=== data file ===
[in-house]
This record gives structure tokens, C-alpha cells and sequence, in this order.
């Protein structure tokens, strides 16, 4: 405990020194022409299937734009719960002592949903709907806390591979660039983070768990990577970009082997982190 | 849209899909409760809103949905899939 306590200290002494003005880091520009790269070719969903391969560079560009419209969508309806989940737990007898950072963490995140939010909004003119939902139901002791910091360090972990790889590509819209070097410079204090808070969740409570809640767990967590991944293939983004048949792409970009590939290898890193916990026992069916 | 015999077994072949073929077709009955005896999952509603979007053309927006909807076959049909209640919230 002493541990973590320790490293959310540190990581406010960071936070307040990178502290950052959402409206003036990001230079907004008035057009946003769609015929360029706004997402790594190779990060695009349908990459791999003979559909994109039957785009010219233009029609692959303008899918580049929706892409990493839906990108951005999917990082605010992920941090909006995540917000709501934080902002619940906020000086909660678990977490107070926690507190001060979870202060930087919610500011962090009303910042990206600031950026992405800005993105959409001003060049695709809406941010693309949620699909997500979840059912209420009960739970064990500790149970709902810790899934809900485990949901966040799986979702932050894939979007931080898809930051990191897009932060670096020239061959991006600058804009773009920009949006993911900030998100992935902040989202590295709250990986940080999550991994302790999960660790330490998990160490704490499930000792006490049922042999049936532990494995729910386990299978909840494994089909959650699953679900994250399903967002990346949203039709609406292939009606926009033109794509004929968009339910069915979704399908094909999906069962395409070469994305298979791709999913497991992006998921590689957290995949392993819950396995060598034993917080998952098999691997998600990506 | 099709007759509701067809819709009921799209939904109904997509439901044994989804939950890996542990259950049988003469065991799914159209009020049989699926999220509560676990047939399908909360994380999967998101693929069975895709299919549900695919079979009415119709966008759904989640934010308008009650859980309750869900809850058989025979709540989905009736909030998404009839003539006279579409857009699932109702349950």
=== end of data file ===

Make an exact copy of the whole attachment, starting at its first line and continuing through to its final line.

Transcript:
[in-house]
This record gives structure tokens, C-alpha cells and sequence, in this order.
């Protein structure tokens, strides 16, 4: 405990020194022409299937734009719960002592949903709907806390591979660039983070768990990577970009082997982190 | 849209899909409760809103949905899939 306590200290002494003005880091520009790269070719969903391969560079560009419209969508309806989940737990007898950072963490995140939010909004003119939902139901002791910091360090972990790889590509819209070097410079204090808070969740409570809640767990967590991944293939983004048949792409970009590939290898890193916990026992069916 | 015999077994072949073929077709009955005896999952509603979007053309927006909807076959049909209640919230 002493541990973590320790490293959310540190990581406010960071936070307040990178502290950052959402409206003036990001230079907004008035057009946003769609015929360029706004997402790594190779990060695009349908990459791999003979559909994109039957785009010219233009029609692959303008899918580049929706892409990493839906990108951005999917990082605010992920941090909006995540917000709501934080902002619940906020000086909660678990977490107070926690507190001060979870202060930087919610500011962090009303910042990206600031950026992405800005993105959409001003060049695709809406941010693309949620699909997500979840059912209420009960739970064990500790149970709902810790899934809900485990949901966040799986979702932050894939979007931080898809930051990191897009932060670096020239061959991006600058804009773009920009949006993911900030998100992935902040989202590295709250990986940080999550991994302790999960660790330490998990160490704490499930000792006490049922042999049936532990494995729910386990299978909840494994089909959650699953679900994250399903967002990346949203039709609406292939009606926009033109794509004929968009339910069915979704399908094909999906069962395409070469994305298979791709999913497991992006998921590689957290995949392993819950396995060598034993917080998952098999691997998600990506 | 099709007759509701067809819709009921799209939904109904997509439901044994989804939950890996542990259950049988003469065991799914159209009020049989699926999220509560676990047939399908909360994380999967998101693929069975895709299919549900695919079979009415119709966008759904989640934010308008009650859980309750869900809850058989025979709540989905009736909030998404009839003539006279579409857009699932109702349950």